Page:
Overall, I am encouraged by our women’s group and the discussions to come. It wasn’t easy the first time, but I met a lot of really good ladies. I am happy to each. There are many times we don’t understand each other, but I’m very happy to see that they are learning and opening up. As for Heshima Kenya, I am really blessed to be a part of this organization and it’s the best thing that has happened to me. I am very proud to become the leader that I am. 

Explore Our Programs with Heshima's Director of US Advocacy and Development, Alisa Roadcup

Meet the young refugee women we serve and learn more about Heshima's programs on a virtual journey to Nairobi with Alisa Roadcup, Heshima's Director of US Advocacy and Development. Check it out in Today's Chicago Woman Magazine  at http://www.tcwmag.com/heshima-kenya-empowers-refugee-girls 

Global Giving's Bonus Day!

It’s time for Global Giving’s second Bonus Day of the year! Starting at 12:00 AM EDT on June 13th, Global Giving will match your donation up to $1,000 per donor at 30%!

Please go to the Global Giving website on Wednesday, June 13th to donate to Heshima Kenya’s Safe House (http://www.globalgiving.org/projects/heshima-safehouse/) and our Girls Empowerment Project (http://www.globalgiving.org/projects/a-sanctuary-for-empowering-refugee-girls/).

Heshima Kenya can earn an extra $1,000 by raising the most funds or having the most donations. Global Giving has a limited amount of matching funds available, so be sure to get your donations in early!

Thanks so much for your support and commitment to empowering our Heshima Girls!

Women are the peacemakers

Natalie only recently arrived at Heshima this spring from the Congo, but already has blossomed amongst new friends and new books, growing more confident with each passing day. An eager student of 16 years, Natalie is a quick learner and constantly asked me for more books and assignments to write. While she is naturally shy and reserved, with a pen in her hand Natalie is at no loss for words and commands a mastery of English far beyond her 8 years of formal schooling. Her father was a professor years ago and inspired her intellectual curiosity as well as intuitive understanding that only some men resort to treating women poorly.

“Living hell is this world in the absence of women,” Natalie writes, and she has seen hell on Earth. Fleeing her childhood home in the dead of night after rebels sacked her village, Natalie saw her father killed while trying to reason with the attackers. Women are peacemakers, she insists, but they are not able to fulfill this vital role when they are treated like objects. Natalie notes this objectification has plagued women in the Congo even before the rebel war that destroyed her family and her home. She explains that “most men in my homeland treat women as their objects since they have to pay a bride price or dowry before marriage,” literally degrading women to a commodity to be traded between father and husband.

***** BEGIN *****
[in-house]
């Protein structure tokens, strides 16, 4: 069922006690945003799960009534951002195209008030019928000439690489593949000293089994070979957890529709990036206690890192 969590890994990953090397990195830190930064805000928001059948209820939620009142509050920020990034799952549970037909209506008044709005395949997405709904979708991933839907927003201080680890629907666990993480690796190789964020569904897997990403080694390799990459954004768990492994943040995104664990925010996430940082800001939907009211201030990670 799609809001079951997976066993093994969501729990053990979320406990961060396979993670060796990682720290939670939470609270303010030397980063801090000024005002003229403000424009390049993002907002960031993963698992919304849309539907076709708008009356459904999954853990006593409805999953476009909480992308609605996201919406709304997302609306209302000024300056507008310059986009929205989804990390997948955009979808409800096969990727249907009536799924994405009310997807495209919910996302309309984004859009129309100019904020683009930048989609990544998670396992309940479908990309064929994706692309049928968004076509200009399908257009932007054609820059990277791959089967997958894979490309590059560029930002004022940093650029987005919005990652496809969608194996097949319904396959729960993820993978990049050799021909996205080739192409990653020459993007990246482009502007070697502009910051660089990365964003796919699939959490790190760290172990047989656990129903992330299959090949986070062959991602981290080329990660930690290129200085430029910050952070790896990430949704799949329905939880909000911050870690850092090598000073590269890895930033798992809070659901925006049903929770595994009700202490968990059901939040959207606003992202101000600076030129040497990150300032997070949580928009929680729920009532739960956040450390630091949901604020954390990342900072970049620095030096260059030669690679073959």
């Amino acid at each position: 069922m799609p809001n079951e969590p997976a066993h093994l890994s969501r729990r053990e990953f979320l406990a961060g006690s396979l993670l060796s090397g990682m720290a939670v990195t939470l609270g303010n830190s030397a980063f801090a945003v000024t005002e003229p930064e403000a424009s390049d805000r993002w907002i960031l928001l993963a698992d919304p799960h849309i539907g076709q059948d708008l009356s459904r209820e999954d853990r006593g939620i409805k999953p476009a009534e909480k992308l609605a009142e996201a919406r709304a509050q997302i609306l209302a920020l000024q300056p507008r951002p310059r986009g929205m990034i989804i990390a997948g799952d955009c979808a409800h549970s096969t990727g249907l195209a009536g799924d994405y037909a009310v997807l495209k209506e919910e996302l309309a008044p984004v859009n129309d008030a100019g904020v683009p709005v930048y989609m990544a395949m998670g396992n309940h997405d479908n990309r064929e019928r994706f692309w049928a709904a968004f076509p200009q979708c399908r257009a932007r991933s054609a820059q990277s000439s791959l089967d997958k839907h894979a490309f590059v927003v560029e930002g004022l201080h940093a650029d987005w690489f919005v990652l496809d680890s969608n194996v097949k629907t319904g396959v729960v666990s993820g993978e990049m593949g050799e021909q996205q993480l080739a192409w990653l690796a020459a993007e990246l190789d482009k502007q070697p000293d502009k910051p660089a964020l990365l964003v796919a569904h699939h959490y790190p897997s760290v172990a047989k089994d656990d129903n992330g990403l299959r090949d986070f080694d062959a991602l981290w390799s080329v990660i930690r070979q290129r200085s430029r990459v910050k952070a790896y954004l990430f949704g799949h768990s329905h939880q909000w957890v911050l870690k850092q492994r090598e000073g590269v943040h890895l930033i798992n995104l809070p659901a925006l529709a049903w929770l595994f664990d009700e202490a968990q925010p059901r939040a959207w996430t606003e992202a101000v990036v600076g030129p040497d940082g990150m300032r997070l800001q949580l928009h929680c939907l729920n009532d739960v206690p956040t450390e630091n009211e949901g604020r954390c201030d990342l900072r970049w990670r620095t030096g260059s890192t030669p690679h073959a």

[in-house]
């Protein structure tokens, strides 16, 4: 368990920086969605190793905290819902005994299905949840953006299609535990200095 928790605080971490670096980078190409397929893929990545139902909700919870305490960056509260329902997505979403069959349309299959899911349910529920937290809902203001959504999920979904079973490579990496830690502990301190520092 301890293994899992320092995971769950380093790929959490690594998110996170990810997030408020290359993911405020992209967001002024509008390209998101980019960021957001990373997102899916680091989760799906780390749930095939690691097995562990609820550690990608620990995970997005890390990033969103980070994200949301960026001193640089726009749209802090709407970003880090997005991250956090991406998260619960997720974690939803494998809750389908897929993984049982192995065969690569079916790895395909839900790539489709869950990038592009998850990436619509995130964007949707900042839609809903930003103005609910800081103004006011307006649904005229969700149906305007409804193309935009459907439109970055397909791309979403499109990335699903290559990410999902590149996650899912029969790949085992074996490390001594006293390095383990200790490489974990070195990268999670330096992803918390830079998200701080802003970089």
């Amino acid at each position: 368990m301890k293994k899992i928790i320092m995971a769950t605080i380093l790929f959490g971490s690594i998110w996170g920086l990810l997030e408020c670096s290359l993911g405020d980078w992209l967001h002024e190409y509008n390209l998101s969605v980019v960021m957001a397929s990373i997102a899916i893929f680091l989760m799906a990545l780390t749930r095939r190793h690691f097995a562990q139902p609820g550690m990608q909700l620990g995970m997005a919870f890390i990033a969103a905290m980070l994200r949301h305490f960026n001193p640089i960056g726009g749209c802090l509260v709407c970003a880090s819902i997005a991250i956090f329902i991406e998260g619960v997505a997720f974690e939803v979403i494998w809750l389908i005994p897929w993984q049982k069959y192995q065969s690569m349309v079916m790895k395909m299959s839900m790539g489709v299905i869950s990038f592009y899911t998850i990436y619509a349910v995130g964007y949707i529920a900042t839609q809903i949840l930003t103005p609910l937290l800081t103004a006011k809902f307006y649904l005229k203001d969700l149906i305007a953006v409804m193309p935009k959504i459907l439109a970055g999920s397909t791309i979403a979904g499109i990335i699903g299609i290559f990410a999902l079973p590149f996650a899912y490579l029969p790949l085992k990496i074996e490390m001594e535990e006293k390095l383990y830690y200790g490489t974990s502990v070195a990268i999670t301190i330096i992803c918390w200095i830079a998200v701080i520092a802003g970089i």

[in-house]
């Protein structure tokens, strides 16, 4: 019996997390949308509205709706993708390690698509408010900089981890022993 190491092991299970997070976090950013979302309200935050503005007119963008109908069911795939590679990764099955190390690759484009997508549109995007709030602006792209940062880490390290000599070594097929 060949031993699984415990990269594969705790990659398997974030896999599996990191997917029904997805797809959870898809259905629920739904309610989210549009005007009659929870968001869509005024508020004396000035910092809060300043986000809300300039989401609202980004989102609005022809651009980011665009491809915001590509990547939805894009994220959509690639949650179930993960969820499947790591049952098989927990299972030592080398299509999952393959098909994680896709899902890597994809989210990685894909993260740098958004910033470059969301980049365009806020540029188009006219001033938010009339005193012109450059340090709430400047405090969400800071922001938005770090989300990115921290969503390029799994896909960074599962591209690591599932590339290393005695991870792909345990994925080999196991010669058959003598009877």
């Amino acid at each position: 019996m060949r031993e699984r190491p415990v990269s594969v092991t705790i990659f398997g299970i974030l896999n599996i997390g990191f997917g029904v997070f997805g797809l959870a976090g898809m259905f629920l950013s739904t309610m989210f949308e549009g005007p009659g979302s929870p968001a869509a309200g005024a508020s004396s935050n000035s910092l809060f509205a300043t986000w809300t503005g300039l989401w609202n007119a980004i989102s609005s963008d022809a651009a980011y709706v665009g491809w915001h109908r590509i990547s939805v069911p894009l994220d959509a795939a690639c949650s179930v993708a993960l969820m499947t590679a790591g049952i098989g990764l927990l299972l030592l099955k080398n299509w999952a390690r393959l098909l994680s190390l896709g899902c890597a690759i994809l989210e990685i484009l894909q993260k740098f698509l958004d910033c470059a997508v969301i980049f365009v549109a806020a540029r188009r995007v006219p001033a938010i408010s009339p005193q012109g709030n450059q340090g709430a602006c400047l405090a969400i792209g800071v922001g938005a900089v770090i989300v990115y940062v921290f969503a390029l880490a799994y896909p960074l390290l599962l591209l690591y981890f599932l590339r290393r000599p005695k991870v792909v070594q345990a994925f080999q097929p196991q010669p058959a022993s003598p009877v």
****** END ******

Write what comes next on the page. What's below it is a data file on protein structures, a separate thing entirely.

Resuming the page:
Natalie relishes the opportunity to voice her opinions so freely now in Kenya, producing a long list of the Congo’s gender disparities. Women cannot eat all types of meat that men can, cannot go to school without male permission, are married off young at men’s behest, and possess no freedom of movement.  It is little wonder that Natalie so relishes the educational opportunities at Heshima; were she still in the Congo, she understands that she would likely be married off by now at the age of 16 and denied the right to continue her education. Natalie is passionate about going to college someday. “Congolese men still believe that a man must have the last say,” she explains, and despite her shy demeanor, Natalie today possesses a confidence that will permit no man to stop her from attaining her education.

Written by Beth Goldberg